leave a comment --Ken Fox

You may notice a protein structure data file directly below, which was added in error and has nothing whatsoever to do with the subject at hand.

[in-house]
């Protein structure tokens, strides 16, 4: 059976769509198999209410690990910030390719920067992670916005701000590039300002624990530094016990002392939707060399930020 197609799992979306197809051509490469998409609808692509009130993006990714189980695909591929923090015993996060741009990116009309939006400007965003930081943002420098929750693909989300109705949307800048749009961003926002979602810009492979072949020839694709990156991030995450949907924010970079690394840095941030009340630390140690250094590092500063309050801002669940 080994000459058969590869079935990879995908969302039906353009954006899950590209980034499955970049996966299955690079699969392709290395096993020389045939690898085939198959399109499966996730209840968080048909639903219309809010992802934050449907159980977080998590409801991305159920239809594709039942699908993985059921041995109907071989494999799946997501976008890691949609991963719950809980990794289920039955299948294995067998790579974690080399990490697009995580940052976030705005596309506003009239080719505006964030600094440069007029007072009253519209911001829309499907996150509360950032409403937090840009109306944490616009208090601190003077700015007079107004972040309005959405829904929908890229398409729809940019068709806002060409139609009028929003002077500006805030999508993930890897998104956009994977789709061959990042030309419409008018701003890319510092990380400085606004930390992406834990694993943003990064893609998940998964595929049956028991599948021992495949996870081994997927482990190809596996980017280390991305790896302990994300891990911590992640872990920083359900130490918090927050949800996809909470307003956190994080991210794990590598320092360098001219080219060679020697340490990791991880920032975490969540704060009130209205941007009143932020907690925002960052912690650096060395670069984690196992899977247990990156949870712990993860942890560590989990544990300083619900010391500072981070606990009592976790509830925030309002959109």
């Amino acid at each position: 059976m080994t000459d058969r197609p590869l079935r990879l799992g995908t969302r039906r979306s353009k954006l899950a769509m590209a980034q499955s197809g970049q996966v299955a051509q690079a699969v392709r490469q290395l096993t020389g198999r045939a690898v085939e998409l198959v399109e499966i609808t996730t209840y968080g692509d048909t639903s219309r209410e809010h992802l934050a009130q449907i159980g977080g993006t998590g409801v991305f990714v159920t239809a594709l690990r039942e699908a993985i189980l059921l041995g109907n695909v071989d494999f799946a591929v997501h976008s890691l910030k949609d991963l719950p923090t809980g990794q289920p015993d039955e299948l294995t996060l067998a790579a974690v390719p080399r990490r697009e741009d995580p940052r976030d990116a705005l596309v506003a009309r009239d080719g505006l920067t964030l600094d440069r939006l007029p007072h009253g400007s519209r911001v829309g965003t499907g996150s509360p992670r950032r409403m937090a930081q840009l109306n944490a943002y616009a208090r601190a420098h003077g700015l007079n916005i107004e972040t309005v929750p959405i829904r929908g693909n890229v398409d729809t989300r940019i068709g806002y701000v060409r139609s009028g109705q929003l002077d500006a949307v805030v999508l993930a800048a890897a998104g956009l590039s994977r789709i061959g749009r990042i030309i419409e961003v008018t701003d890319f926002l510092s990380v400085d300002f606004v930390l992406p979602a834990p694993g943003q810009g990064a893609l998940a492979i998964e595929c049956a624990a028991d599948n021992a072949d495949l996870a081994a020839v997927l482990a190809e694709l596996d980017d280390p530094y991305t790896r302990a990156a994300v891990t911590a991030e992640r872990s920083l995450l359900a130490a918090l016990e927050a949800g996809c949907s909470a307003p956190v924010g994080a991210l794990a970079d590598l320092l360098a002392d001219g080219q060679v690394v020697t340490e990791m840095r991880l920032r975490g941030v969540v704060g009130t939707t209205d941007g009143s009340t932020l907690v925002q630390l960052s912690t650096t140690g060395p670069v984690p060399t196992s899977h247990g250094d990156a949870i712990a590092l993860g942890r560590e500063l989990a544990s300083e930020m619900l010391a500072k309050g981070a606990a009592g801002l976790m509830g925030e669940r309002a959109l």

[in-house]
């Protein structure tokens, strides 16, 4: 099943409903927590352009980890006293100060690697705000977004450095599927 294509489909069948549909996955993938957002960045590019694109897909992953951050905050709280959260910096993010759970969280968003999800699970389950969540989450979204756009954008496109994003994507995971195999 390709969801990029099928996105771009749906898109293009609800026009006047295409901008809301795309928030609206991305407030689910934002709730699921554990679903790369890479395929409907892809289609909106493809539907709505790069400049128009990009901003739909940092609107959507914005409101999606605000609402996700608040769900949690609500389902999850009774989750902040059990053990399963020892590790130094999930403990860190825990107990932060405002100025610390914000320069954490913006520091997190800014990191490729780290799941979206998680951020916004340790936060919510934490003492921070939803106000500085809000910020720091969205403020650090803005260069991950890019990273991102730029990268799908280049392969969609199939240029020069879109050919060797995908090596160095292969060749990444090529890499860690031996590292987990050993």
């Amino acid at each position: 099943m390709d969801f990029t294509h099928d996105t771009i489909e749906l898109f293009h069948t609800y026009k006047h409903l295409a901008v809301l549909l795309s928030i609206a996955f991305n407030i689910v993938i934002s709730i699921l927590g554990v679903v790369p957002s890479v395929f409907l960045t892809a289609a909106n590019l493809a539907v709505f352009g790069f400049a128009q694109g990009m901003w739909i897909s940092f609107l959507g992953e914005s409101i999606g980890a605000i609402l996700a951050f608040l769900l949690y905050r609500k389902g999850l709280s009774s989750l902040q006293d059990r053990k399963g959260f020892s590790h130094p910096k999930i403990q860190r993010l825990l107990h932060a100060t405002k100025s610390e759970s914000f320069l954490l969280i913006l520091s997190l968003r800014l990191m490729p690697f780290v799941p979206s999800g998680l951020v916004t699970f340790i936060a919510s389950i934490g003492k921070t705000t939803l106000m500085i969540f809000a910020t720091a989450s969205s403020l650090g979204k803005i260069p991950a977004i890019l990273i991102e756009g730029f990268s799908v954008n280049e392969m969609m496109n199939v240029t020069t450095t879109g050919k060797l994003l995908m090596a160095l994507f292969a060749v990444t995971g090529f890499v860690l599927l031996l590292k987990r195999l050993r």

Stars Kevin Kline and Kristin Scott Thomas are fine, but the film is forgettable, sentimental hooey. After 20 years spent designing painstakingly precise architectural models for the same firm, George Monroe (Kevin Kline) is handed a hefty severance package and his walking papers. But that's not the bad news: Moments after he stages a spectacular exit, George collapses outside his office and wakes up in a hospital where he learns that he's sick — so sick his doctors aren't even going to bother with any kind of treatment other than painkillers. Faced with imminent death, George decides that he's going to devote what little time he has left (he figures he's got about three months) to the one thing he's been meaning to do for years: Tear down the old house his father left him — a dilapidated cliff-top pile with a stunning ocean view — and build himself a brand new home with his own hands. And he's going to strong-arm his troubled son, Sam (Hayden Chistensen) — a sullen teenager who's been living with his mother, Robin (Kristin Scott Thomas), and her emotionally remote husband, Peter (Jamey Sheridan), since his parents' divorce ten years earlier — into helping. George sees the project as a way of reconnecting with the boy and offering a little tough-love therapy for a wayward teen whose only interests seem to lie in piercings and pills. George and an understandably miserable Sam move into George's cramped garage, and as the house comes down the inevitable happens: George's shattered family starts rebuilding itself around him, the unhappy Robin included. This is just the sort of metaphor-heavy story that can so easily slide into soppy sentimentality, and director Irwin Winkler does nothing to stop it. He allows Mark Isham's generic score to creep in at the merest hint of an emotional epiphany, and no potential symbol or quotable bit of dialogue is allowed to slip past without later being forced back into service, burdened now with heartwarming resonance. The phrase "Everything happens for a reason" is heard more than once, a risibly simplistic cliché that not only stands as this film's hackneyed theme but also as a surprisingly honest confession as to just how calculated the entire film is.